3.What has been the hardest part of the wine business for you in terms of gender issues, if any?

In 1980s many people were surprised as they thought that wine was a male business. There were not so many women making wines, now it is much more common. I have to say that sometimes I felt people were not trusting me being a woman. I guess that this impression is shared by women in many other businesses

4.What trends and changes have you seen since you started? What do you see happening in the next 5-10 years in your sector of the business?

Since I started there are many more small producers compared to 1980s. People are more sensible to artisanal, organic and sustainable wines. I believe that this trend will go on in the next years too. In the next years I think that there will be consumers groups: one side people drinking wine as a commodity, no matter where it comes from and, in the more educated countries, people looking much more for indigenous grapes made from artisanal winegrowers

5.What do you see happening in the Italian wine world in the coming years?

I think that there will be more attention for artisanal, organic, natural wines coming from indigenous grapes. I think that there will be more and more direct contact with businesses, people like to know where the wine is made and who is the winemaker.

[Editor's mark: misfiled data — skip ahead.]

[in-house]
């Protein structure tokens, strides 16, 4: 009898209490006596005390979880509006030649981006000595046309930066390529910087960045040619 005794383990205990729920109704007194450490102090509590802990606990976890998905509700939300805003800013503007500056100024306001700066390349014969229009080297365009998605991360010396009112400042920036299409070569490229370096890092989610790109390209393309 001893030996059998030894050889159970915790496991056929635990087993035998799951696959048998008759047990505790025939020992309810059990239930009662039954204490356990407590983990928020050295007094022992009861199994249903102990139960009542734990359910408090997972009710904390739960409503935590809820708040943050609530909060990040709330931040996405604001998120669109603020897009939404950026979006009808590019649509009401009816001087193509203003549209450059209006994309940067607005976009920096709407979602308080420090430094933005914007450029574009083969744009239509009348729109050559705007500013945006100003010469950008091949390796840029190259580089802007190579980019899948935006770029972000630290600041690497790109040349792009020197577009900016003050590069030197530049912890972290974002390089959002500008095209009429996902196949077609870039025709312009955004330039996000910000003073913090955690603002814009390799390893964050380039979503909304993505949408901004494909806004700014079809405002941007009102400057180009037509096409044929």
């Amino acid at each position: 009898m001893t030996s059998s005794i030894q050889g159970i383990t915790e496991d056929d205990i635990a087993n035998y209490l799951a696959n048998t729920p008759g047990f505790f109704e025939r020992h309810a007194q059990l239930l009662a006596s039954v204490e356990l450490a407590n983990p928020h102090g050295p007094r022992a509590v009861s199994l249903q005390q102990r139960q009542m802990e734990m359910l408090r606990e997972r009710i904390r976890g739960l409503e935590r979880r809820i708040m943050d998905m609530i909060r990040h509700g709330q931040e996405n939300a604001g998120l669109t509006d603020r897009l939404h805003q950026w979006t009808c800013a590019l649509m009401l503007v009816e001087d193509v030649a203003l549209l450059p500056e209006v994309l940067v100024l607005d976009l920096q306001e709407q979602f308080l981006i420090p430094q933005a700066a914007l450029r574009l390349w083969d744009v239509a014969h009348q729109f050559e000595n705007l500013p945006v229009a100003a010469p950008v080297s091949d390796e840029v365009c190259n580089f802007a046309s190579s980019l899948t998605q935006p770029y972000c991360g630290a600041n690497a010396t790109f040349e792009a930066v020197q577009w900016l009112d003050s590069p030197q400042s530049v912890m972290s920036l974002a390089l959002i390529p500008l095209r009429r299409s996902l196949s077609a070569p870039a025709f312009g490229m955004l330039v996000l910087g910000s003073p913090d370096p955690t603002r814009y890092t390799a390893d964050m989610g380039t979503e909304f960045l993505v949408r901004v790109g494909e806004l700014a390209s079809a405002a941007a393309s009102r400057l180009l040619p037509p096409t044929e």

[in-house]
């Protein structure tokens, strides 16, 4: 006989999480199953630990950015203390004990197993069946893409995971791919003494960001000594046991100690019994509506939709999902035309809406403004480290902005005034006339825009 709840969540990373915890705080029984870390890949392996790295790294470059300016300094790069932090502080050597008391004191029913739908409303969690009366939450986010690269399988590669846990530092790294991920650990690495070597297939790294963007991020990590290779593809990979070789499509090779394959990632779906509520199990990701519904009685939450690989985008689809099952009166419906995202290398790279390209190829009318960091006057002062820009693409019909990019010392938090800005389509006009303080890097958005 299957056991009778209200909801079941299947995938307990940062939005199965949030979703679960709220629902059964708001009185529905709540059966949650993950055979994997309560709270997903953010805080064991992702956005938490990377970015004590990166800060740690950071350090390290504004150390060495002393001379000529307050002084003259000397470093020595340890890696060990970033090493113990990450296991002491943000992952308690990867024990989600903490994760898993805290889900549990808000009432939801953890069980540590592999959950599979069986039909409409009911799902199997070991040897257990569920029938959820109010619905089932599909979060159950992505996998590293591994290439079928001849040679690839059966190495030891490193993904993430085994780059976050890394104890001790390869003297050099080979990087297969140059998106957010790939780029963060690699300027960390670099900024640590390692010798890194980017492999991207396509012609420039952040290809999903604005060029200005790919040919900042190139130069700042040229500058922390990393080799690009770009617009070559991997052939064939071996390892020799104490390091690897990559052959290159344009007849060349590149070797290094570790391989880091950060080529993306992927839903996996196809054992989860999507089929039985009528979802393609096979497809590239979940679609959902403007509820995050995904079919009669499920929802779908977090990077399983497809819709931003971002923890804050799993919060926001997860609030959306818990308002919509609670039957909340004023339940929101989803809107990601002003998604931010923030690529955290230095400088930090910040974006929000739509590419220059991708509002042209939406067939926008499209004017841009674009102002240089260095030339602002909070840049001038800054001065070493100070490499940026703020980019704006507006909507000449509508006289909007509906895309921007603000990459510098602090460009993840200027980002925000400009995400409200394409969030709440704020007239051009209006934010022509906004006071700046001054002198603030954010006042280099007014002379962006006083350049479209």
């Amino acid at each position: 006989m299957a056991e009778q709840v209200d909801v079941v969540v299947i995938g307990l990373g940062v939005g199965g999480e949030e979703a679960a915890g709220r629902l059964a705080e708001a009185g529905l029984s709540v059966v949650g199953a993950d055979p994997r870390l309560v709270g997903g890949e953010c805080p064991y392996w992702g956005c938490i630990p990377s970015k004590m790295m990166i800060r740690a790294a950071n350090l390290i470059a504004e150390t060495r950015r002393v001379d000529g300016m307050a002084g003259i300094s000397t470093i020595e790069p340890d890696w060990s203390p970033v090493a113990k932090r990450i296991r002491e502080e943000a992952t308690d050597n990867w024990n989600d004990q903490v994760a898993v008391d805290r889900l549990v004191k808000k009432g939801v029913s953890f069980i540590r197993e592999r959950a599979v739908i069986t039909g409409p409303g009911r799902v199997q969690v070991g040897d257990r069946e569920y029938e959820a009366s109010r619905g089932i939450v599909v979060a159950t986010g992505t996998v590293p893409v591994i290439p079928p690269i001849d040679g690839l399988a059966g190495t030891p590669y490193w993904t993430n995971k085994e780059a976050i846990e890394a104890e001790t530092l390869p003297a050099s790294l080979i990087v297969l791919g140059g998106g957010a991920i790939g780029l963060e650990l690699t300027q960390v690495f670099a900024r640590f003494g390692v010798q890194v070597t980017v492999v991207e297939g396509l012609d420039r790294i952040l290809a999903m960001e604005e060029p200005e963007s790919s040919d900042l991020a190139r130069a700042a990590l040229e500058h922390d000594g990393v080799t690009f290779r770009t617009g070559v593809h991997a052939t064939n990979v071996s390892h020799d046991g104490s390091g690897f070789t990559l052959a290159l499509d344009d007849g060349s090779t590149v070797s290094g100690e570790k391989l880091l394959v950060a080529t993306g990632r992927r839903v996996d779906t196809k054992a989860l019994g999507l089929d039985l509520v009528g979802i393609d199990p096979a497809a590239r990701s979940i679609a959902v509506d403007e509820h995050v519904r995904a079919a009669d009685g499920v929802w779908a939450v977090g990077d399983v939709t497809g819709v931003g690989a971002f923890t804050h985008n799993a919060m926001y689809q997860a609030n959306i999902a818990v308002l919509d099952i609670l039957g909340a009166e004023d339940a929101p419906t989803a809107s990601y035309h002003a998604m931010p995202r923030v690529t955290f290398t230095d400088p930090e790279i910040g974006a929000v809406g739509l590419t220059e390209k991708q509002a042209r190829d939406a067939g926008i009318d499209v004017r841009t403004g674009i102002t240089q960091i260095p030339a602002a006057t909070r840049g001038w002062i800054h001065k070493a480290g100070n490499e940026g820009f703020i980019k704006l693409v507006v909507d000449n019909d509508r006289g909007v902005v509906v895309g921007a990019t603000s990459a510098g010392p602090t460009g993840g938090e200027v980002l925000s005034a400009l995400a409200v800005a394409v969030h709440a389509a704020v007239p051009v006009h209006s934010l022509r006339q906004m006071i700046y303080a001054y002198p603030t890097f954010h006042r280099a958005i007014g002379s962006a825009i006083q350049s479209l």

6.Are people interested in different varietals? International varietals?

I believe that there is a bigger interest for indigenous grapes

7.What wines from the Veneto that are truly interesting to people these days (as you see from tourists visiting you?

People coming visiting mostly look for Chiaretto, my rosè.

8. What do you think about the level of wine education in general and about wines from your area in particular?

Not so many people are highly educated in wine, too many look just for wines which are trendy. Wines of our area are known but sometimes not so well known as Bardolino is often considered an easy drinking wine and few people give it the consideration it deserves

9. Where are women going to be in the industry in the next 10 years?

Many women decide to study enology, I guess that there will be more women engaged in the winemaking processes

10. What secrets can you share about pairing your wines with food?

I like serving Bardolino slightly chilled, pairing fresh water fish as well.

11. What is going on with sustainability in your area?

I turned to organic in 2009, not many producers were organic at that time. Now it is becoming more popular, winegrowers understand that we are the first to make something for a better environment.